Democracy is a universally recognized ideal and is one of the core values and principles of the United Nations. Democracy provides an environment for the protection and effective realization of human rights.
Since the birth of the United Nations, the goals of multilateral disarmament and arms limitation have been central to the Organization’s efforts to maintain international peace and security.
While pre-pandemic global poverty rates had been cut by more than half since 2000, the COVID-19 pandemic could increase global poverty by as much as half a billion people, or 8% of the total human population.
The world is not on track to achieve Sustainable Development Goal 2, Zero Hunger by 2030. The food security and nutritional status of the most vulnerable population groups is likely to deteriorate further due to the health and socio-economic impacts of the COVID-19 pandemic.
Women and girls represent half of the world’s population and, therefore, also half of its potential. Gender equality, besides being a fundamental human right, is essential to achieve peaceful societies, with full human potential and sustainable development.
The United Nations, since its inception, has been actively involved in promoting and protecting good health worldwide. Leading that effort within the UN system is the World Health Organization (WHO), whose constitution came into force on 7 April 1948.
Promoting respect for human rights is a core purpose of the United Nations and defines its identity as an organization for people around the world. Member States have mandated the Secretary-General and the UN System to help them achieve the standards set out in the UN Charter and the Universal Declaration of Human Rights.
The UN continues to promote justice and international law across its three pillars of work: international peace and security, economic and social progress and development, and respect for human rights and fundamental freedoms.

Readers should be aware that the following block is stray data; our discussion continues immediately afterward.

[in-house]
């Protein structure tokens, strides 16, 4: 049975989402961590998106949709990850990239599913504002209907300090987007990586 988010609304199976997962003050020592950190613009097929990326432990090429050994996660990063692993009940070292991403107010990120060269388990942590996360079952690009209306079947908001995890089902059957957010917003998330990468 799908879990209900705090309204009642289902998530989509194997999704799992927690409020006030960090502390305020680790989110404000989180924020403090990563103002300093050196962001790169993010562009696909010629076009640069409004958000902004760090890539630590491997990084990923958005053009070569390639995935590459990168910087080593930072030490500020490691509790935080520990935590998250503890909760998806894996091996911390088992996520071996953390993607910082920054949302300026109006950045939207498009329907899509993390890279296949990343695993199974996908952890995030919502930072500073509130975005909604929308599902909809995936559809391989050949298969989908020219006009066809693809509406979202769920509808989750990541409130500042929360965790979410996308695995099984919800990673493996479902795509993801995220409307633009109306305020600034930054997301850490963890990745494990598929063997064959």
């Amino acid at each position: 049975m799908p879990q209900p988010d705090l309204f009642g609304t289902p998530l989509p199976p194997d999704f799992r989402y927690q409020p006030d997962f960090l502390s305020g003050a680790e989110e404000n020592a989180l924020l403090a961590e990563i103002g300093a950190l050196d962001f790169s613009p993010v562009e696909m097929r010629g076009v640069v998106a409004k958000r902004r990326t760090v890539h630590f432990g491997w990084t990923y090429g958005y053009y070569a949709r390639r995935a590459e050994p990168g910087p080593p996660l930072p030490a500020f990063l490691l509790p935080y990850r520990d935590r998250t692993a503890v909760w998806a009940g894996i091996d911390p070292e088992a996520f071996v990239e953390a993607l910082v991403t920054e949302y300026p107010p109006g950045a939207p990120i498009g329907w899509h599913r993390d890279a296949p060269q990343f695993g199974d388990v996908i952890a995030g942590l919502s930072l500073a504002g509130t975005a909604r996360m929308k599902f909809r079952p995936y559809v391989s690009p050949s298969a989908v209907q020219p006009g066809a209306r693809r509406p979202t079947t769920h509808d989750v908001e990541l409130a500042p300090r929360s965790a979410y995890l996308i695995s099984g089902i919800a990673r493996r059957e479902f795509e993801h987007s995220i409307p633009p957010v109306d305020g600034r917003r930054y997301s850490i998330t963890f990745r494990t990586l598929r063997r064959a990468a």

Since the earliest times, humanity has been on the move. Today, more people than ever before live in a country other than the one in which they were born.
Life itself arose from the oceans. The ocean is vast, some 72 per cent of the earth's surface. Not only has the oceans always been a prime source of nourishment for the life it helped generate, but from earliest recorded history it has served for trade and commerce, adventure and discovery.
Saving succeeding generations from the scourge of war was the main motivation for creating the United Nations, whose founders lived through the devastation of two world wars.
In 1950, five years after the founding of the United Nations, world population was estimated at around 2.6 billion people. It reached 5 billion in 1987 and 6 in 1999. In October 2011, the global population was estimated to be 7 billion.
Fresh water sustains human life and is vital for human health. There is enough fresh water for everyone on Earth. However, due to bad economics or poor infrastructure, millions of people (most of them children) die from diseases associated with inadequate water supply, sanitation and hygiene.
As youth are increasingly demanding more just, equitable and progressive opportunities and solutions in their societies, the need to address the multifaceted challenges faced by young people (such as access to education, health, employment and gender equality) have become more pressing than ever.